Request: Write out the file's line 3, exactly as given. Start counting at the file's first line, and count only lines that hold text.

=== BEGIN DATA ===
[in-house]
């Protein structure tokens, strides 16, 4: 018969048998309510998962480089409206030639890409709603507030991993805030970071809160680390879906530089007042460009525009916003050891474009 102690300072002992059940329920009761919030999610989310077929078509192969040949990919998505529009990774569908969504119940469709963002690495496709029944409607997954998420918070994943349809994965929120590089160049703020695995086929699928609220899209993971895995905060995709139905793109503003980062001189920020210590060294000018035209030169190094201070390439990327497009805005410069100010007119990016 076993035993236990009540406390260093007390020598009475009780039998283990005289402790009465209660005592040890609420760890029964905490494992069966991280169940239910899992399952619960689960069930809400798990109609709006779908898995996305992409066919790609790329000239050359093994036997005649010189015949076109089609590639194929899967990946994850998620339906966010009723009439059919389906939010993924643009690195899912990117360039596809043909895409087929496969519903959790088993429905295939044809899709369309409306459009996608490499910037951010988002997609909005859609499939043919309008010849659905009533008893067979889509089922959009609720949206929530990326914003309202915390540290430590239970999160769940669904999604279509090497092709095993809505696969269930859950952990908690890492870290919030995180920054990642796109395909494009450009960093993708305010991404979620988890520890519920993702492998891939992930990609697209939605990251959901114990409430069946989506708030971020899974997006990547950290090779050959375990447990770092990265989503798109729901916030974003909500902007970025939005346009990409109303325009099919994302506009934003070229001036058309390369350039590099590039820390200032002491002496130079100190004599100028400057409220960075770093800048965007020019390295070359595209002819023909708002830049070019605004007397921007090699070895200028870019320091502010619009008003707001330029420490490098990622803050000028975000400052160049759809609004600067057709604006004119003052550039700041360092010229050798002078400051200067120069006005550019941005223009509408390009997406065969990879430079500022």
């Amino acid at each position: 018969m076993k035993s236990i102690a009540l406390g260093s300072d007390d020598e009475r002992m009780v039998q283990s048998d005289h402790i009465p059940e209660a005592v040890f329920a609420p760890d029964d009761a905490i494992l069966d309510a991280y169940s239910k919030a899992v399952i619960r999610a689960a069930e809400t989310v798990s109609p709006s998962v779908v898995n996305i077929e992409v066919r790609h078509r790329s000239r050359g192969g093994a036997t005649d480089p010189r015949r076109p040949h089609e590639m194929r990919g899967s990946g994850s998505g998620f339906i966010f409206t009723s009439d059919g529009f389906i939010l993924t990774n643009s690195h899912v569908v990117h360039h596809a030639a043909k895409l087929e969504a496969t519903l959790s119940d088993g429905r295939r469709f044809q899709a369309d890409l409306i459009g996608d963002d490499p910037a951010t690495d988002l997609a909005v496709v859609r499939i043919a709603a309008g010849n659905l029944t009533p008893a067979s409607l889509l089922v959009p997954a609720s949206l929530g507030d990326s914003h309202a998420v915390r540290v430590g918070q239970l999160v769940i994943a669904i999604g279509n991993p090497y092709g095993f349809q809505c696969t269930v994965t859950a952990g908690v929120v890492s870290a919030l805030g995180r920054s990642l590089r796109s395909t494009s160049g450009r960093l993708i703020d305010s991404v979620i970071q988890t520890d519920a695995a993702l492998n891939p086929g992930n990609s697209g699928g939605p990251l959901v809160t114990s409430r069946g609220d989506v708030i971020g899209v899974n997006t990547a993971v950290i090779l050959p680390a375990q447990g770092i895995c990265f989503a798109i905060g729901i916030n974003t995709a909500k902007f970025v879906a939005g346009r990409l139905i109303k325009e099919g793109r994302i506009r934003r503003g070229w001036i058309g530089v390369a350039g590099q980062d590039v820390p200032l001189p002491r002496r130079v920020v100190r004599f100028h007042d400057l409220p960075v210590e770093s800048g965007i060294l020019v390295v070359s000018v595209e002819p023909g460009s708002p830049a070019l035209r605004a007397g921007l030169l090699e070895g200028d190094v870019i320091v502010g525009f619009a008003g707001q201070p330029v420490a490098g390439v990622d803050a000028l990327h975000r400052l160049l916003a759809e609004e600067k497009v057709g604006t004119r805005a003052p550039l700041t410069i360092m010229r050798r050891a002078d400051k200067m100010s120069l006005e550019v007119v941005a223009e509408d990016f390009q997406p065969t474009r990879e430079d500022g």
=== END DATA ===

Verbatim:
């Amino acid at each position: 018969m076993k035993s236990i102690a009540l406390g260093s300072d007390d020598e009475r002992m009780v039998q283990s048998d005289h402790i009465p059940e209660a005592v040890f329920a609420p760890d029964d009761a905490i494992l069966d309510a991280y169940s239910k919030a899992v399952i619960r999610a689960a069930e809400t989310v798990s109609p709006s998962v779908v898995n996305i077929e992409v066919r790609h078509r790329s000239r050359g192969g093994a036997t005649d480089p010189r015949r076109p040949h089609e590639m194929r990919g899967s990946g994850s998505g998620f339906i966010f409206t009723s009439d059919g529009f389906i939010l993924t990774n643009s690195h899912v569908v990117h360039h596809a030639a043909k895409l087929e969504a496969t519903l959790s119940d088993g429905r295939r469709f044809q899709a369309d890409l409306i459009g996608d963002d490499p910037a951010t690495d988002l997609a909005v496709v859609r499939i043919a709603a309008g010849n659905l029944t009533p008893a067979s409607l889509l089922v959009p997954a609720s949206l929530g507030d990326s914003h309202a998420v915390r540290v430590g918070q239970l999160v769940i994943a669904i999604g279509n991993p090497y092709g095993f349809q809505c696969t269930v994965t859950a952990g908690v929120v890492s870290a919030l805030g995180r920054s990642l590089r796109s395909t494009s160049g450009r960093l993708i703020d305010s991404v979620i970071q988890t520890d519920a695995a993702l492998n891939p086929g992930n990609s697209g699928g939605p990251l959901v809160t114990s409430r069946g609220d989506v708030i971020g899209v899974n997006t990547a993971v950290i090779l050959p680390a375990q447990g770092i895995c990265f989503a798109i905060g729901i916030n974003t995709a909500k902007f970025v879906a939005g346009r990409l139905i109303k325009e099919g793109r994302i506009r934003r503003g070229w001036i058309g530089v390369a350039g590099q980062d590039v820390p200032l001189p002491r002496r130079v920020v100190r004599f100028h007042d400057l409220p960075v210590e770093s800048g965007i060294l020019v390295v070359s000018v595209e002819p023909g460009s708002p830049a070019l035209r605004a007397g921007l030169l090699e070895g200028d190094v870019i320091v502010g525009f619009a008003g707001q201070p330029v420490a490098g390439v990622d803050a000028l990327h975000r400052l160049l916003a759809e609004e600067k497009v057709g604006t004119r805005a003052p550039l700041t410069i360092m010229r050798r050891a002078d400051k200067m100010s120069l006005e550019v007119v941005a223009e509408d990016f390009q997406p065969t474009r990879e430079d500022g």